TESCO, a giant retailer based in England changed its name to Home Plus in South Korea as part of its continuing plan to evolve and adapt to a unique local market by using mobile technology and QR codes.
Home Plus’ mission to become the no.1 supermarket chain without establishing more stores in South Korea, tapped into the local market’s reputation as the world’s second most hardworking people who dread the once a week grocery shopping because it is time consuming and would take time away from their work and their families. The idea of bringing the grocery to the people gave birth to the launching of Home Plus virtual store in August 2011 according to Koreabridge.
Choosing the right location
Internet access and traffic are two of the most important factors to be considered in launching QR codes as a marketing campaign tool. Seolleung subway station has the capacity to support wireless network and it has 200,000 commuters who use the station daily. With 15.4 million South Koreans who are smartphone users, some of them might pass by the station at one time or another.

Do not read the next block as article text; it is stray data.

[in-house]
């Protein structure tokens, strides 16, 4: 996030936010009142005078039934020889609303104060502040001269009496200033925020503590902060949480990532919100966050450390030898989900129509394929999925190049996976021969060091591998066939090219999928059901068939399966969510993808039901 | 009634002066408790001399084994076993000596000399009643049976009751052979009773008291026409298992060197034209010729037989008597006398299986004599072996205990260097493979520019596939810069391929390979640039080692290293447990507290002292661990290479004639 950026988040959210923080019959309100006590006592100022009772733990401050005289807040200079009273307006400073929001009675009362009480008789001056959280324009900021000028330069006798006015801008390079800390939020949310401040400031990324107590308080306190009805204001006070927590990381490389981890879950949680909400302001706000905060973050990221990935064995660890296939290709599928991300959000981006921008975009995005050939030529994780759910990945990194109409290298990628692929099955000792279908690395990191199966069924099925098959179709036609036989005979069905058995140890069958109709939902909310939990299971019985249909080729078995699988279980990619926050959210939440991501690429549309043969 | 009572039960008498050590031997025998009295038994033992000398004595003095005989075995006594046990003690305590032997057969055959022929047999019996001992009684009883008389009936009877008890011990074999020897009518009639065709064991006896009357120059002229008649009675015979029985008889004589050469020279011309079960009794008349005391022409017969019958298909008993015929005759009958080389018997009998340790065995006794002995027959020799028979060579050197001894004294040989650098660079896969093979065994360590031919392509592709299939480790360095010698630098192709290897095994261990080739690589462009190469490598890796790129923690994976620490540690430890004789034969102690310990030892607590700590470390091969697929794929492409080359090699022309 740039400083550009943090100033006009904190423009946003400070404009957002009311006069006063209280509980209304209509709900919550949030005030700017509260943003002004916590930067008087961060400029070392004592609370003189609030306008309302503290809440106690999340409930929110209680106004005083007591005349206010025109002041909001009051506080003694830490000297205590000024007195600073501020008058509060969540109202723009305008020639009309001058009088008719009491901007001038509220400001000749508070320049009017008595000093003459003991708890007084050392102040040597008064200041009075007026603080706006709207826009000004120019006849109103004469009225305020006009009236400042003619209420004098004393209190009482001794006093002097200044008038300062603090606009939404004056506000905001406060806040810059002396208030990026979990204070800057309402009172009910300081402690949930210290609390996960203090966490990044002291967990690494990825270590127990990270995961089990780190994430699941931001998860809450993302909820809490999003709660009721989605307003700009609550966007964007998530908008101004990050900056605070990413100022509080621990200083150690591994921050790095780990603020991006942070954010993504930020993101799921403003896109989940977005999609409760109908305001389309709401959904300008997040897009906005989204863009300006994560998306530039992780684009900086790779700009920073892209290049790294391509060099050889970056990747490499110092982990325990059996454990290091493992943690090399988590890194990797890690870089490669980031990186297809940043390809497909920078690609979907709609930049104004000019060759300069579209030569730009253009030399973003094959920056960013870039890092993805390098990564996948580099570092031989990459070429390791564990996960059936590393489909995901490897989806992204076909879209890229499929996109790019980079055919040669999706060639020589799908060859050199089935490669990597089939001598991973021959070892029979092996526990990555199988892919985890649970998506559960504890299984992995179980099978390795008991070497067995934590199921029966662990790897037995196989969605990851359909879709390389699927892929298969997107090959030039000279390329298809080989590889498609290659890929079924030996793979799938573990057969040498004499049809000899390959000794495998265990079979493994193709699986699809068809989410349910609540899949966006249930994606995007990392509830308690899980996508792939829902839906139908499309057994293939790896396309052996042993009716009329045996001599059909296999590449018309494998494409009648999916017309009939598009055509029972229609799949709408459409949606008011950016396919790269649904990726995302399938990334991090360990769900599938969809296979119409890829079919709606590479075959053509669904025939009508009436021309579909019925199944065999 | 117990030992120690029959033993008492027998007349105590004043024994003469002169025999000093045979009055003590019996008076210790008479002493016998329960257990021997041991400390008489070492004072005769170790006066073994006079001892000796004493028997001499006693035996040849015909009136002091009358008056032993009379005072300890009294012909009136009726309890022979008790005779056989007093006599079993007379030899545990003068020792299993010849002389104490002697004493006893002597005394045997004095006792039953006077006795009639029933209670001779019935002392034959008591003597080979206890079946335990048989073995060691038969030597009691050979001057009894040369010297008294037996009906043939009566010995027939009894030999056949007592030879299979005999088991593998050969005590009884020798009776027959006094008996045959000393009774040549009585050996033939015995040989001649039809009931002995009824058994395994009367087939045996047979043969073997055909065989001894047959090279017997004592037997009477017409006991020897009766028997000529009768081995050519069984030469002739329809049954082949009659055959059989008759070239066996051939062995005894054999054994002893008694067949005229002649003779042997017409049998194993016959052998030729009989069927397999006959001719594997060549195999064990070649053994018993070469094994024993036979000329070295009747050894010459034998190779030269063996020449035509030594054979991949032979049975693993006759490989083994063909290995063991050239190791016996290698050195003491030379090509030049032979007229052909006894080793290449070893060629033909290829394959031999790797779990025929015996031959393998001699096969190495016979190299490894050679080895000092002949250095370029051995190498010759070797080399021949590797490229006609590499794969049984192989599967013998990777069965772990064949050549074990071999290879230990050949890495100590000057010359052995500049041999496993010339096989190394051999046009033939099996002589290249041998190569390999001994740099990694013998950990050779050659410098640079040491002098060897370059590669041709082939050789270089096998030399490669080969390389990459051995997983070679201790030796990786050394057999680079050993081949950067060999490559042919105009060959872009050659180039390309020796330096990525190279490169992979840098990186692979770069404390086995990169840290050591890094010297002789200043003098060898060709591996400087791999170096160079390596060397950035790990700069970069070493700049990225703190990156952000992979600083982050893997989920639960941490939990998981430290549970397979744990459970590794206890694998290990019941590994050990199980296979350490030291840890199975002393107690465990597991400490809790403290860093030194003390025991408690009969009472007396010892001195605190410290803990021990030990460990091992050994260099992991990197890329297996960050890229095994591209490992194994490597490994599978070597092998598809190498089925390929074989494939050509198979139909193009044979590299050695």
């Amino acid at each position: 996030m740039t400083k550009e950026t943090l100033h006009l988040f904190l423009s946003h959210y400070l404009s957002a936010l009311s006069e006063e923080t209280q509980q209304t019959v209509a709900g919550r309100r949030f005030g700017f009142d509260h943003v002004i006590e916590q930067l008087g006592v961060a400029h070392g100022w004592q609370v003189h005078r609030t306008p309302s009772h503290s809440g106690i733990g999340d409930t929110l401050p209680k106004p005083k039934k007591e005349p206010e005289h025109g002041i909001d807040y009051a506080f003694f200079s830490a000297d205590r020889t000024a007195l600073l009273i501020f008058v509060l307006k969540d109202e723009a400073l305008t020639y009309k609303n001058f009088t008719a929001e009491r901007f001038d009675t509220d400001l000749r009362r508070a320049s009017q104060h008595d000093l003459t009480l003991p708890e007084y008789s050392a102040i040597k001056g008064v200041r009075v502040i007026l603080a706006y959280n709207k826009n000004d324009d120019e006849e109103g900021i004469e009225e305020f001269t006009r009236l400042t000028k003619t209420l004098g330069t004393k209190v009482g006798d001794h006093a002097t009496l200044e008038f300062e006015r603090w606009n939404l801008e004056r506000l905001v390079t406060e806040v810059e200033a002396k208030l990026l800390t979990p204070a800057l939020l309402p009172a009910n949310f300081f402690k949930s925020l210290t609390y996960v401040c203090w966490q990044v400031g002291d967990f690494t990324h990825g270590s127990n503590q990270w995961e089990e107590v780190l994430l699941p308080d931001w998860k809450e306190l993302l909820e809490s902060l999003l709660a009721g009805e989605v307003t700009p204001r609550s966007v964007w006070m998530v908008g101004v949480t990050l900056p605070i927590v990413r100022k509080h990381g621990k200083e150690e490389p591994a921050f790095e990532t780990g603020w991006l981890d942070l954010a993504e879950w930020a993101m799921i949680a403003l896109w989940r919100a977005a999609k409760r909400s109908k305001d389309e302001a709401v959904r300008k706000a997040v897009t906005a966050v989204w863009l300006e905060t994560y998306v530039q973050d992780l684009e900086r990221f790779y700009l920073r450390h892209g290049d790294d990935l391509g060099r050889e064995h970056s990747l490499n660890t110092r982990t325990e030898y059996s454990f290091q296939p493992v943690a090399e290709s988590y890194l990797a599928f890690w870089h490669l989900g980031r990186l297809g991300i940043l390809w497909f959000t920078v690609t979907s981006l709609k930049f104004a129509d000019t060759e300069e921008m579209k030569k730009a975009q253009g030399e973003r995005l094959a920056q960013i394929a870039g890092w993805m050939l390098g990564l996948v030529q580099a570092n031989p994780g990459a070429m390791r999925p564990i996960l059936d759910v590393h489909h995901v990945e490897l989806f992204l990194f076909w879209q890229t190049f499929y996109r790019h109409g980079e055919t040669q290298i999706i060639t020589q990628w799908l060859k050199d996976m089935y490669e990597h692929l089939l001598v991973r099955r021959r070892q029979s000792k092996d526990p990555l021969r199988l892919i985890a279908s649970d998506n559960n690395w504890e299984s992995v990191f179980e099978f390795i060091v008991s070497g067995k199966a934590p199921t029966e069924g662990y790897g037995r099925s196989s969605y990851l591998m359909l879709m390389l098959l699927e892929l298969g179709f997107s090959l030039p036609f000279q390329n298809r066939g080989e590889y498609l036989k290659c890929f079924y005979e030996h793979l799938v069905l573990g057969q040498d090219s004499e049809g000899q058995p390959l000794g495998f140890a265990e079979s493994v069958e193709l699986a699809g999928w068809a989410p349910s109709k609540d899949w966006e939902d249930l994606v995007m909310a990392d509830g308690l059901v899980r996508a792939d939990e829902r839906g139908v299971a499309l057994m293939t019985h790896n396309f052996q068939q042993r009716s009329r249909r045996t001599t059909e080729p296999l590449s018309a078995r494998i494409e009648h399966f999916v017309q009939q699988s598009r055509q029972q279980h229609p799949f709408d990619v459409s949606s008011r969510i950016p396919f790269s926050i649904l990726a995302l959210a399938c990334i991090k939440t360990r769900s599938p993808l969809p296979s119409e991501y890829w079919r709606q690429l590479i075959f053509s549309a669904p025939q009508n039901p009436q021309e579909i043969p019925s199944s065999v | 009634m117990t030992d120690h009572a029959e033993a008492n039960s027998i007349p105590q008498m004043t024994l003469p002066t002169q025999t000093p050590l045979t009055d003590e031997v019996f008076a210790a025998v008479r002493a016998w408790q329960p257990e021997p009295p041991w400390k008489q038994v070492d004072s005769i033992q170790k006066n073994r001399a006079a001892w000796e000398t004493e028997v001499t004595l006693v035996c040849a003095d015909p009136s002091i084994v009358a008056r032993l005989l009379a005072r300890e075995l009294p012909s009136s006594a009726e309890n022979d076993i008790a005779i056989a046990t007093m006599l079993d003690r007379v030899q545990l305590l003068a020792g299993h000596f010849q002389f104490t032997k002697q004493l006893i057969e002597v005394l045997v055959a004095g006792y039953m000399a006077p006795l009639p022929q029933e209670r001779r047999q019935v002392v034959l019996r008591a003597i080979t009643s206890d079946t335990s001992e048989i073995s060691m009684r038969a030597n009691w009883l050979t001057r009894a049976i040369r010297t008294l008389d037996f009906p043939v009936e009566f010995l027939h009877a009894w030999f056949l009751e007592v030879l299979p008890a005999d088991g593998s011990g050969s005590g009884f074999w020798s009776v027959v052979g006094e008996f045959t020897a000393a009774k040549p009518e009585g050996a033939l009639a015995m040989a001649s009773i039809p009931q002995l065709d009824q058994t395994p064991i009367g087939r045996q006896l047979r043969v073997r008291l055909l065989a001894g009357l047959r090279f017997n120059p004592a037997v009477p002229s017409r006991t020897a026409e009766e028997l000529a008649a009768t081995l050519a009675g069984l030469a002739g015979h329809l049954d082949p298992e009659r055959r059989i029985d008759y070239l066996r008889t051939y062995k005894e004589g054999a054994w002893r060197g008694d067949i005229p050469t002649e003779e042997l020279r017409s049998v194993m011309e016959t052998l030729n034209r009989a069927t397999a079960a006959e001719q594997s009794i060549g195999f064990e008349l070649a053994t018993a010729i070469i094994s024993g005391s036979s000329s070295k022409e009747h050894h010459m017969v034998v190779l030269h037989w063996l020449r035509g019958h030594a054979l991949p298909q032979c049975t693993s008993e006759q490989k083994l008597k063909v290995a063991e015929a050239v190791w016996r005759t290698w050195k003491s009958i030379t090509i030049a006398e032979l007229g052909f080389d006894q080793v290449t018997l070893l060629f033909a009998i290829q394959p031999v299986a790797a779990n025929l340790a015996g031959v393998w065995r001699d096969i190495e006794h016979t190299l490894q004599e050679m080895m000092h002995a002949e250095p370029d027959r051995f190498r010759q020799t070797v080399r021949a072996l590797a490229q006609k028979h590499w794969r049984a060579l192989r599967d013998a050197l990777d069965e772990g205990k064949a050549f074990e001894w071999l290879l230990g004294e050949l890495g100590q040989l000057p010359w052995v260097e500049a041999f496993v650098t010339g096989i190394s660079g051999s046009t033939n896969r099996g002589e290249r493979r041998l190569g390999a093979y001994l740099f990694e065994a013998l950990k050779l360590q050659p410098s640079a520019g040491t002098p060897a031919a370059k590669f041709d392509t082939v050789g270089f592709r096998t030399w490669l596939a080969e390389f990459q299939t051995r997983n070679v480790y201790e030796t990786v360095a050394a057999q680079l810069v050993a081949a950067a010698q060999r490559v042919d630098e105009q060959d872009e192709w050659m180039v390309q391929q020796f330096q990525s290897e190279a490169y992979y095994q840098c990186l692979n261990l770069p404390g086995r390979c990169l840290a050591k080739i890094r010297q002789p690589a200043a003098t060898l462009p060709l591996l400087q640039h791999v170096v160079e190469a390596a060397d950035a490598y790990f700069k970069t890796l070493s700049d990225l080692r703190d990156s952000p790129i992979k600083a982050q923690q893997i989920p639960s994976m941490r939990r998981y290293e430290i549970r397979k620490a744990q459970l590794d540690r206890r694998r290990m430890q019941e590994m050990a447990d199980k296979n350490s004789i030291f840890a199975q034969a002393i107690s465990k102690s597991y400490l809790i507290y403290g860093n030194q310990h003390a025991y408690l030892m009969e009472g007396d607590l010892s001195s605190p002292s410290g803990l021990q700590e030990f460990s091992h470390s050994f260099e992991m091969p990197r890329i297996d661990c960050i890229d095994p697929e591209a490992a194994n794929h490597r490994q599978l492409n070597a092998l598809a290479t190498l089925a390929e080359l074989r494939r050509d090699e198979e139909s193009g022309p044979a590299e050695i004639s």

The virtual store
Seven pillars and six platform screen doors with backlit posters of products looked like the actual aisles and shelves of Home Plus. The shelves were packed with images of products like milk, egg, pasta sauce, gochujang (korean chili paste), tissues, digital camera, fresh fruits, juices and various items that have QR codes.
How to buy
Commuters waiting for their trains, simply scan the QR codes of the products they want to purchase through their smartphones and the product will be added to their online chart. Payment is made through their smartphone too and the groceries are delivered to their homes right after they arrive without the hustle and bustle of actual shopping.
Tesco Home Plus’s innovation in using mobile technology and QR codes and their desire to understand and serve better their unique local market, propelled them to become the no. 1 online store in South Korea and a close second to its competitor in offline stores.